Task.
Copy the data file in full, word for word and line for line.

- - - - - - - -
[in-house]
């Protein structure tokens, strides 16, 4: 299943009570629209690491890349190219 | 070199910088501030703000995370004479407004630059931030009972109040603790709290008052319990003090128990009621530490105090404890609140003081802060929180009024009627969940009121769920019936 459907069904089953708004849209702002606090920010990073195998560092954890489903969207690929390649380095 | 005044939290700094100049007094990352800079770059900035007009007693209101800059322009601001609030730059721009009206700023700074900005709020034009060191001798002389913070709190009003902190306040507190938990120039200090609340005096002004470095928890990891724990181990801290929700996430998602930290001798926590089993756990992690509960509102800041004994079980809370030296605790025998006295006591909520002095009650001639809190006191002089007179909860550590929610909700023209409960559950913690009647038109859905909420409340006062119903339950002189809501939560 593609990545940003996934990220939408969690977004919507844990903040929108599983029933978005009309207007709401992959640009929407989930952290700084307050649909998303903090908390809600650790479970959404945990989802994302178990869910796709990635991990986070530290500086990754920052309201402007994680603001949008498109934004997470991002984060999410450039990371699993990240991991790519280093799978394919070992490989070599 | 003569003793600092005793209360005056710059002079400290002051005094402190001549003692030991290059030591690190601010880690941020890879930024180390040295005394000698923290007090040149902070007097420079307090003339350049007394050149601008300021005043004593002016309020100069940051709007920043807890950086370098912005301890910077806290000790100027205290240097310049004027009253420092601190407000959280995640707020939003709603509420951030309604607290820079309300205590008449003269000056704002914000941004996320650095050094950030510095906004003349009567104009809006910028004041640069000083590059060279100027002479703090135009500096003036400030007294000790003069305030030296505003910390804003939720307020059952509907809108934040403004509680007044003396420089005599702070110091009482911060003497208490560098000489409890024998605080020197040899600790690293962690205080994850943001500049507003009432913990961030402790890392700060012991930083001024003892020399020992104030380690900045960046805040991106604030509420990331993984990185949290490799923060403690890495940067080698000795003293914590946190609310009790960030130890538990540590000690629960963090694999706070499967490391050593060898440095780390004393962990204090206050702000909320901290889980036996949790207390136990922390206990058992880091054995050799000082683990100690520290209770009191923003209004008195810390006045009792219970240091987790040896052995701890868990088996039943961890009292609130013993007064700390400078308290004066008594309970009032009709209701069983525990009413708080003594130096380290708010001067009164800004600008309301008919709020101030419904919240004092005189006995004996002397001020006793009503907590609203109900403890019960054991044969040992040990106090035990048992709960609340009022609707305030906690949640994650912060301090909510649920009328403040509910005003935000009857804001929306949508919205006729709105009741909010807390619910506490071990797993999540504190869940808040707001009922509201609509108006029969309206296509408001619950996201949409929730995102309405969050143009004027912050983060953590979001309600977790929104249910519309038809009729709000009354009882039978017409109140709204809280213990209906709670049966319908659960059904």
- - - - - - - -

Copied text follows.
[in-house]
């Protein structure tokens, strides 16, 4: 299943009570629209690491890349190219 | 070199910088501030703000995370004479407004630059931030009972109040603790709290008052319990003090128990009621530490105090404890609140003081802060929180009024009627969940009121769920019936 459907069904089953708004849209702002606090920010990073195998560092954890489903969207690929390649380095 | 005044939290700094100049007094990352800079770059900035007009007693209101800059322009601001609030730059721009009206700023700074900005709020034009060191001798002389913070709190009003902190306040507190938990120039200090609340005096002004470095928890990891724990181990801290929700996430998602930290001798926590089993756990992690509960509102800041004994079980809370030296605790025998006295006591909520002095009650001639809190006191002089007179909860550590929610909700023209409960559950913690009647038109859905909420409340006062119903339950002189809501939560 593609990545940003996934990220939408969690977004919507844990903040929108599983029933978005009309207007709401992959640009929407989930952290700084307050649909998303903090908390809600650790479970959404945990989802994302178990869910796709990635991990986070530290500086990754920052309201402007994680603001949008498109934004997470991002984060999410450039990371699993990240991991790519280093799978394919070992490989070599 | 003569003793600092005793209360005056710059002079400290002051005094402190001549003692030991290059030591690190601010880690941020890879930024180390040295005394000698923290007090040149902070007097420079307090003339350049007394050149601008300021005043004593002016309020100069940051709007920043807890950086370098912005301890910077806290000790100027205290240097310049004027009253420092601190407000959280995640707020939003709603509420951030309604607290820079309300205590008449003269000056704002914000941004996320650095050094950030510095906004003349009567104009809006910028004041640069000083590059060279100027002479703090135009500096003036400030007294000790003069305030030296505003910390804003939720307020059952509907809108934040403004509680007044003396420089005599702070110091009482911060003497208490560098000489409890024998605080020197040899600790690293962690205080994850943001500049507003009432913990961030402790890392700060012991930083001024003892020399020992104030380690900045960046805040991106604030509420990331993984990185949290490799923060403690890495940067080698000795003293914590946190609310009790960030130890538990540590000690629960963090694999706070499967490391050593060898440095780390004393962990204090206050702000909320901290889980036996949790207390136990922390206990058992880091054995050799000082683990100690520290209770009191923003209004008195810390006045009792219970240091987790040896052995701890868990088996039943961890009292609130013993007064700390400078308290004066008594309970009032009709209701069983525990009413708080003594130096380290708010001067009164800004600008309301008919709020101030419904919240004092005189006995004996002397001020006793009503907590609203109900403890019960054991044969040992040990106090035990048992709960609340009022609707305030906690949640994650912060301090909510649920009328403040509910005003935000009857804001929306949508919205006729709105009741909010807390619910506490071990797993999540504190869940808040707001009922509201609509108006029969309206296509408001619950996201949409929730995102309405969050143009004027912050983060953590979001309600977790929104249910519309038809009729709000009354009882039978017409109140709204809280213990209906709670049966319908659960059904």